Please avoid using Momentic tests to log in using social login. Providers like Google, Facebook, and GitHub may block Momentic’s IP addresses if they detect automated login attempts.

No-code approaches

  1. Generate a test account with minimal privileges that is only used for Momentic. Then, pass the credentials directly to the Momentic test via an environment. This is the most secure way to authenticate in Momentic tests.
  2. If you app uses cookie-based authentication, extract cookies from an existing session and use the Cookie step to inject the cookies into your test. See the section below for more details.

Code-first approaches

  1. If you can modify the infrastructure setup for your app, you can choose to exempt Momentic from authentication using networking rules:
    1. For Momentic Cloud, whitelist the static IP address 34.106.239.183 from authentication. This is Momentic’s fixed egress IP.
    2. For Momentic instances running locally, whitelist the IP address range for your internal network.
  2. If you can make code changes to your app, you can choose to exempt Momentic from authentication by detecting a secret header or cookie:
    1. Generate a secret key with random characters.
    2. Allow requests to your server to proceed by detecting the header or cookie:
      1. For a header approach: modify your frontend code to send a local storage value as a header (e.g. X-MOMENTIC-KEY) on all requests. Read the header on your server and allow access if the header value matches your secret key.
      2. For a cookie approach: you do not have to modify your frontend code since cookies for your domain will be sent automatically by the browser. Your backend or infrastructure layer should verify that the secret cookie is provided on all requests and allow access if the cookie value matches the secret key.
    3. In your Momentic test, use the Local storage step or Cookie step to inject the appropriate credentials into the Momentic session before running any other steps.

Extracting cookies

If you are already logged in to your site on your local machine, you may be able to extract the cookies needed to allow Momentic to reuse the same session.

Note that your server might expire and replace cookies periodically. To avoid flakiness in your Momentic test, ensure that your server either automatically extends expiry dates when receiving cookies, or does not expire the specific set of cookies you are using.

To extract cookies:

  1. Open a normal browser window to the site you wish to authenticate with. Complete the login process normally if you are not already logged in.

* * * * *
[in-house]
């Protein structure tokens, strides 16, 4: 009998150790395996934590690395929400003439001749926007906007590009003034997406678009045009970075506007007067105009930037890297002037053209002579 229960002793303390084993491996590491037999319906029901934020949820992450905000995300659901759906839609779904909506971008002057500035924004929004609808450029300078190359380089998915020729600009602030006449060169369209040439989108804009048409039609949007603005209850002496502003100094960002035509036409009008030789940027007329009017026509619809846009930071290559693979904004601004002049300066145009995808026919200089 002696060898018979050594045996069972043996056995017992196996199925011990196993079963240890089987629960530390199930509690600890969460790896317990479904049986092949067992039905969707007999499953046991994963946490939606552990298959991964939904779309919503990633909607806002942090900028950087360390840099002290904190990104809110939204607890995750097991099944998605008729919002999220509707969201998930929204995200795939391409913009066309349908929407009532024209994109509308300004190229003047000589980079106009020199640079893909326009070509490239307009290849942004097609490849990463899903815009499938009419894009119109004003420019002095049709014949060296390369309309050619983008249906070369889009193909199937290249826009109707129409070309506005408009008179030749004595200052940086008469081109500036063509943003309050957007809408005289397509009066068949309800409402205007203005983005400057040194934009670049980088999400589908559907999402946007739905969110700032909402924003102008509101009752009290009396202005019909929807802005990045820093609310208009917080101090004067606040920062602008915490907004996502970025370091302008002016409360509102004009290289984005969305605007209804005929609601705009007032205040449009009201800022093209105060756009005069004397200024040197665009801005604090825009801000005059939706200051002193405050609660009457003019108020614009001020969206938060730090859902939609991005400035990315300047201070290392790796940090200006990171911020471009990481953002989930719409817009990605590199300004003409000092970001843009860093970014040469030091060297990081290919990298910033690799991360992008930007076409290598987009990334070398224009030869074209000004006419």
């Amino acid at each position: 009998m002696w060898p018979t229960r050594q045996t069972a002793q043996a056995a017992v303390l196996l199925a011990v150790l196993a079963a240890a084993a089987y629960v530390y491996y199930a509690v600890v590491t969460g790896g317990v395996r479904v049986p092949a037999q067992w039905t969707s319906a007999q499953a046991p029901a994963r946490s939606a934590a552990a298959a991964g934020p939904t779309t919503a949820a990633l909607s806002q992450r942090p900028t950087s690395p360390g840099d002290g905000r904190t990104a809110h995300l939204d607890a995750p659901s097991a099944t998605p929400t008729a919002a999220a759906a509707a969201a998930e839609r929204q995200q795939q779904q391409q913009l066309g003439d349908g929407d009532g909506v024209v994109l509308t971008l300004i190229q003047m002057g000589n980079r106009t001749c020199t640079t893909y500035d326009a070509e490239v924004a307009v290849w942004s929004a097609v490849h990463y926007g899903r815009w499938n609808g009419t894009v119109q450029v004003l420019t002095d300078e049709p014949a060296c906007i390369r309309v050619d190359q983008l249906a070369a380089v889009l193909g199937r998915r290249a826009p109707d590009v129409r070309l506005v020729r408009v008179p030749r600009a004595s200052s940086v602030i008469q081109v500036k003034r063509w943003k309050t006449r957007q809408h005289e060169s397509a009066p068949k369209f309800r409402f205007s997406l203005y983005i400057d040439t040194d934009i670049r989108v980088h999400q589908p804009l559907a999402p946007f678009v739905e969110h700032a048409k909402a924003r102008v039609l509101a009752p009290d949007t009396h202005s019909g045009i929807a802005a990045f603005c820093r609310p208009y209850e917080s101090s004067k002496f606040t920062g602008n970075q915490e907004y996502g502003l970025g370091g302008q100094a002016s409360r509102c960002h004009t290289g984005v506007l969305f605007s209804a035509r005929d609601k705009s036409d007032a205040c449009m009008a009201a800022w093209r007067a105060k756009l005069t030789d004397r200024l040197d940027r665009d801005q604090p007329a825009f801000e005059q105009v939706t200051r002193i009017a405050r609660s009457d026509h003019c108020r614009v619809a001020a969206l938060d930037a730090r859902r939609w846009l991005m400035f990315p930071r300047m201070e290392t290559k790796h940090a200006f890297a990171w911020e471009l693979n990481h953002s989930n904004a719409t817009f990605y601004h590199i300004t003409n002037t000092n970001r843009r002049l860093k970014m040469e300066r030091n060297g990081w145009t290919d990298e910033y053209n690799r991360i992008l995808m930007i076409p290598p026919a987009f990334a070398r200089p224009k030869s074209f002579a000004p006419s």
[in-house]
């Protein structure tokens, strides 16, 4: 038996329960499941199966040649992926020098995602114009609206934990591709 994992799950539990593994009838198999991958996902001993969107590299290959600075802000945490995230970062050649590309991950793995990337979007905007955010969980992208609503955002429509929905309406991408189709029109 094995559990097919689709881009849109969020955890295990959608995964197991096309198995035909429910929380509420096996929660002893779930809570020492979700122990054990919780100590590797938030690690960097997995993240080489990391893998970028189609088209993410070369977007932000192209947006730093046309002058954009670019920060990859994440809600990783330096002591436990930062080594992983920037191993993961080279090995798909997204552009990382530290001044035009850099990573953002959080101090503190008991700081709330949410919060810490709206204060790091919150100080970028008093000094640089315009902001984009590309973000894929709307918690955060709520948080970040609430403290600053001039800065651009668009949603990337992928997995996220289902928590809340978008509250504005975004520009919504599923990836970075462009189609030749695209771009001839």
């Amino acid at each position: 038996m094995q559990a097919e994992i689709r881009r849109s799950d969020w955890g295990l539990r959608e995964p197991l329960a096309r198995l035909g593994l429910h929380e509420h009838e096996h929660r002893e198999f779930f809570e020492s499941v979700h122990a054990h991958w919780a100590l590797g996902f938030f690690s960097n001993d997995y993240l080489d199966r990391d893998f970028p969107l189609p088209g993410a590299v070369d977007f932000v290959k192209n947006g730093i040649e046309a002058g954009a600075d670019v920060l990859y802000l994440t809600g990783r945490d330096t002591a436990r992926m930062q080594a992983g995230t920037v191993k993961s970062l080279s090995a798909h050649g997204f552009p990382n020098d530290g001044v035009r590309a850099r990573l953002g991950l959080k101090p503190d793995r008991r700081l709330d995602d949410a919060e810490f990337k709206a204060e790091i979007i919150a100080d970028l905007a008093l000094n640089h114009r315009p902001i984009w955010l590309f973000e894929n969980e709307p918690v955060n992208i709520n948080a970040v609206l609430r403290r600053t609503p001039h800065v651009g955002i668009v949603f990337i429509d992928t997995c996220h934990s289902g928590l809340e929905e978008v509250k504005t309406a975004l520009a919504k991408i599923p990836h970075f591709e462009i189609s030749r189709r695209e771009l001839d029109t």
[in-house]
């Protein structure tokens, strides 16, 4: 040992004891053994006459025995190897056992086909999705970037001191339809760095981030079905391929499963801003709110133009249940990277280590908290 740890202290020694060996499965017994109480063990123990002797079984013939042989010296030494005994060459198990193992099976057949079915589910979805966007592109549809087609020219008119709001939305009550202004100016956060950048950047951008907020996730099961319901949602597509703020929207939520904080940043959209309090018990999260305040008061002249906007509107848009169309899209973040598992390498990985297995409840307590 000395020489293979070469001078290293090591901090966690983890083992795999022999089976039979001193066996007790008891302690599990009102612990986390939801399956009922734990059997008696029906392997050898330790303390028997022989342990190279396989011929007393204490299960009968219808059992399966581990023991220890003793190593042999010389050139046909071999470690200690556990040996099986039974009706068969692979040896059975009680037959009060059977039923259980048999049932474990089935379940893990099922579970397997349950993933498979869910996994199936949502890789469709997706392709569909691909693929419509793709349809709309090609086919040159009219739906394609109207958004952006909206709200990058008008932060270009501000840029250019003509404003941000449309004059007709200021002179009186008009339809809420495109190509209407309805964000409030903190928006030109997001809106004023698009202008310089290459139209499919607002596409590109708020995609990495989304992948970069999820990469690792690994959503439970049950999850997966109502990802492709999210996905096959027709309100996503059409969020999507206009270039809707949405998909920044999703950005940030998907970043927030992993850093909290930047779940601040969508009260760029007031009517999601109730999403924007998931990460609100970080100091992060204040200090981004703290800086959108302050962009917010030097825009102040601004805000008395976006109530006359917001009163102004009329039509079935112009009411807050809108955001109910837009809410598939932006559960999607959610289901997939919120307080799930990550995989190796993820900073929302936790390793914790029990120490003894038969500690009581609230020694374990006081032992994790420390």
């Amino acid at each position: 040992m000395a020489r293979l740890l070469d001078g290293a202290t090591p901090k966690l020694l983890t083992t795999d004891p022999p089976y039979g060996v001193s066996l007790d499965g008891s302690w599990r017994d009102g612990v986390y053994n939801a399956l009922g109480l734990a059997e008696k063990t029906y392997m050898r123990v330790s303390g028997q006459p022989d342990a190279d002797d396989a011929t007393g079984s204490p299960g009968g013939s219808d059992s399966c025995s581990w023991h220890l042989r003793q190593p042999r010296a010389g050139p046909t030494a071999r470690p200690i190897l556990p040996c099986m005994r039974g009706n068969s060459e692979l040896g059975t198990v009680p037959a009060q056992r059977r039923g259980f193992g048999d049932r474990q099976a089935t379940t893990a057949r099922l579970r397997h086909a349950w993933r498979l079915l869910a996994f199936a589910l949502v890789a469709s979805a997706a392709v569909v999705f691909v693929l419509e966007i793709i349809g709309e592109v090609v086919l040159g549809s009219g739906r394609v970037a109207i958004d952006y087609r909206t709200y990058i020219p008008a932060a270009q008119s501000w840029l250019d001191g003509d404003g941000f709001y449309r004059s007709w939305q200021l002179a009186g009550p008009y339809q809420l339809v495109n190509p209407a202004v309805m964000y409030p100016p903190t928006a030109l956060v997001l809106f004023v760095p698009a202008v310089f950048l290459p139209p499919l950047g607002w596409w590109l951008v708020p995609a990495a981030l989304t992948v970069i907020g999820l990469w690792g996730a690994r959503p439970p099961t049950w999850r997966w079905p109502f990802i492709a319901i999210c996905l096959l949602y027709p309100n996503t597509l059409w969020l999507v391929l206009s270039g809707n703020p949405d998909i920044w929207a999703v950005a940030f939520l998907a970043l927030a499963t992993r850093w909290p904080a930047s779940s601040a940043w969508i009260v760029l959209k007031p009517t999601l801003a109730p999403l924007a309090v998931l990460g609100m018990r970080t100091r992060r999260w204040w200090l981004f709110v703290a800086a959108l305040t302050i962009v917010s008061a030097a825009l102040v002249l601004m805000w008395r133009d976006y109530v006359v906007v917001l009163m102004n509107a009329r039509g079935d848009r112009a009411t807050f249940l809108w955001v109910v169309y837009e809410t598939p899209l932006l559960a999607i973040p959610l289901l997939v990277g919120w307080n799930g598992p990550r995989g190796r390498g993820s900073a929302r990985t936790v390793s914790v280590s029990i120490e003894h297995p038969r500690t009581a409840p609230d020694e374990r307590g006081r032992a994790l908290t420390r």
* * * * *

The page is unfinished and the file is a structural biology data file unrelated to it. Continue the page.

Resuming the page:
2. Open Chrome Dev Tools using the Cmd+Option+I shortcut on Mac OS, or through the View menu: Open Chrome Dev Tools
  3. Click to the “Application” tab of the Chrome Dev Tools window, and then click on the site you are attempting to authenticate with under the “Cookies” heading in the left-hand sidebar: Cookies pane
  4. The table on the right-hand side displays all the cookies stored by the application. For each cookie required for authentication, you should create a Set cookie step in Momentic based on the row content:
    1. The name and the value fields form the first key-value pair in the cookie. For example, has_recent_activity=1;.
    2. The rest of the row contains metadata for the cookie. You should copy these into the cookie using the same format.
    3. To reduce flakiness and ensure that the Momentic browser is always able to pass the cookie to your application, we recommend overriding the following attributes on the cookie:
      1. Expires: Choose a random date far in the future, such as Friday, 1 Jan 2038 00:00:00 GMT
      2. Secure: Always set secure so that the browser can respect the SameSite value.
      3. SameSite: Always set to None so that Momentic can set this cookie for your application from any page.
    4. The final string for your Cookie value should look something like this: dotcom_user=jeff-an; secure; domain=.github.com; SameSite=None; HttpOnly;

Using cached modules

If you have a module that performs a login action, you can cache the results of the module so that the login action does not need to be repeated in every test. For more information, see the Module step.

Here is an example of a cached module that performs a username and password login:

MODULE "login with username and password"
  TYPE "username" into "username input"
  TYPE "password" into "password input"
  CLICK "login button"
  SAVE_AUTH_STATE
LOAD_AUTH_STATE "results[0]"

In this example, the Save auth state step saves the authentication state after the login action, and the Load auth state step loads the authentication state before running the test. This ensures that the login action is only performed once and the authentication state is reused across multiple tests.